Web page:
As a expert witness in my area of clinical and forensic psychology, I have been in numerous Courts of Law and appeared before a variety of Judges. These Judges have varied considerably in the manner in which they operate. There is a strong level of “subjectivity” in their court procedures and sentencing practices. This is despite the relatively flexible guidelines under which they work. Hence they are, what is commonly termed “hard” and “soft” Judges. This usually refers to criminal courts but also included here are family courts where a considerable degree of discretion in decision making is common. Judges are aware that unlike criminal courts, family courts expect something in addition to what is required in criminal court settings. It is in this area, the Judiciary can be frequently considered to make the wrong decisions. This is unless they are acknowledging that here also real justice is often denied one party or the other. Those denied justice on the whole tend to be men in respect to contact defaults. This frequently occurs after hostility is manifested by the custodial parent. This is usual, but not always the mother.
Judges, on the whole, do not like to be punitive towards mothers most especially those who have failed to obey court orders in providing stipulated good contact of their children with the non-custodial parent. Failure to obey such Contact Orders relatively rarely results in punitive measures being applied. This is fully realised by the erring custodial parent who knows that there is a good chance that nothing will happen if he/she does not obey the Court Order. This is a double injustice both towards the child and the now non-resident parent who seeks good contact and a good relationship with his/her child. This good relationship was often the case before the parting of the parents and the implacable hostility developing between the parents.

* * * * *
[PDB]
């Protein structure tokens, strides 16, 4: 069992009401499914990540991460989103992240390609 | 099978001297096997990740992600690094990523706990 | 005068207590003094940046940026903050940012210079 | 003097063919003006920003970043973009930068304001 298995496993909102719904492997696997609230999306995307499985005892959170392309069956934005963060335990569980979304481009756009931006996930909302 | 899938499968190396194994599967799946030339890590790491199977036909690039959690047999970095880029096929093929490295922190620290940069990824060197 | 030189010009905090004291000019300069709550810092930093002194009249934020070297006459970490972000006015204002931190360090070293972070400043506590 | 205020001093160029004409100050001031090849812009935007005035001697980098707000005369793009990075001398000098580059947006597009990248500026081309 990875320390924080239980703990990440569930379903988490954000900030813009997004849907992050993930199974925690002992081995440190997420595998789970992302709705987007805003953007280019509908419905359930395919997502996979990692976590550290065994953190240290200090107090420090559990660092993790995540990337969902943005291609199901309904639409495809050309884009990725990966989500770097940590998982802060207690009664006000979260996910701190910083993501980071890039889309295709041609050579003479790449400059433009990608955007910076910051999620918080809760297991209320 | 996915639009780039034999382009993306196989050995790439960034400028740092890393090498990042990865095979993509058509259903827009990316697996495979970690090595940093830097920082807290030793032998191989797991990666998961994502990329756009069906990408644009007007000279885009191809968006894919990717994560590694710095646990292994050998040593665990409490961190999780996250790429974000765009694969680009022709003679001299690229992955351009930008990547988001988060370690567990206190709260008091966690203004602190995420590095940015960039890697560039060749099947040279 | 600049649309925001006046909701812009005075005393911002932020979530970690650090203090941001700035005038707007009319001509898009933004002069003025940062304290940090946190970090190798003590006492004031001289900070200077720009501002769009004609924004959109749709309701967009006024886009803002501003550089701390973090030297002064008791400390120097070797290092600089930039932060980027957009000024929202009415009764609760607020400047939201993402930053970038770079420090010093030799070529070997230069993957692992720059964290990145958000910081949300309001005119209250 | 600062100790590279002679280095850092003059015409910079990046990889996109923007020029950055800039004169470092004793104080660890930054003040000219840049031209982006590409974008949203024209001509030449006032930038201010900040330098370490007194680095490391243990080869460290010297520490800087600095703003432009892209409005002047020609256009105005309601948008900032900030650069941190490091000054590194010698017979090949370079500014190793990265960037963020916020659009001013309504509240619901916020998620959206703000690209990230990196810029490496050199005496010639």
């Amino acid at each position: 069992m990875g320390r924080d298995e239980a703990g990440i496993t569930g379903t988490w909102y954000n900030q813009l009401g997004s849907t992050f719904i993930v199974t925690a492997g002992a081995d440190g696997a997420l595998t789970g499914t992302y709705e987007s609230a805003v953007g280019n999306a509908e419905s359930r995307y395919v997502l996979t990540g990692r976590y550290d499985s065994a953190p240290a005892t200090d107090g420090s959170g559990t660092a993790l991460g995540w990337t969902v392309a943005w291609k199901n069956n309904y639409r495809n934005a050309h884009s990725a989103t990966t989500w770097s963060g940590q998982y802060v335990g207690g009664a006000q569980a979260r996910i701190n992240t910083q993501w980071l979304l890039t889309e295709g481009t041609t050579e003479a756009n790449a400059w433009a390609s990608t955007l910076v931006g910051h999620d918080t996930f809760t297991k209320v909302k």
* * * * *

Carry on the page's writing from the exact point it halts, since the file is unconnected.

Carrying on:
This hostility leads to absent parents having little or no good contact with the formerly loved child. The acrimony leads to the child being influenced adversely so that the child claims that he/she no longer wishes any contact or only little contact with the now absent parent. This is due to the vilification by the alienating parent against the alienated parent. The custodial parent uses this fact of having greater, if not total control in order to ostracise the absent parent. How often have I heard the following scenario:
“What can I do when X does not want to meet with his father/mother (usually father)… I tried; I really did try but I can’t force X to see his father/mother as he would rather be with his friends or participate in some other enjoyable activity….”
Judges in some cases, but by no means all cases, emphasise the importance of contact with the absent parent much as the child needing to visit a dentist or a GP. Here a parent is obligated for the child to attend irrespective of the child’s wishes. The custodial parent considers that while visits to the GP or Dentist is necessary, seeing an absent parent unwillingly is not imperative or is not of importance. In this claim they are very wrong and Judges should acknowledge this.
As already mentioned in the title it is important for Judges to keep at least one eye on the mass media and Judges do this worrying about adverse information about their “hard judgement” of holding a mother to account. Judges do not treat those in the family court the same as in the criminal court when Orders are not adhered to . The same can be said about mothers who make unwarranted claims of a child having been physically or sexually abused by a formerly loving but now absent parent. Such unjustified allegations against a parent, usually fathers, is not uncommon and again the child is frequently involved in such vindictive, punitive allegations by supporting the allegations made by the alienating parent.
Here fathers can be excluded from seeing their child, at least temporarily, until their innocence has been established. Judges rarely ask for an explanation as to which, and how much abuse could have been implanted in the child’s mind if it did not occur! Here are questions that are never asked by a Judge but there is always a lingering doubt that the allegations made may be correct. Such fathers are fortunate, despite their innocence, if they are allowed indirect contact with letters and phone calls or supervised contact with the child.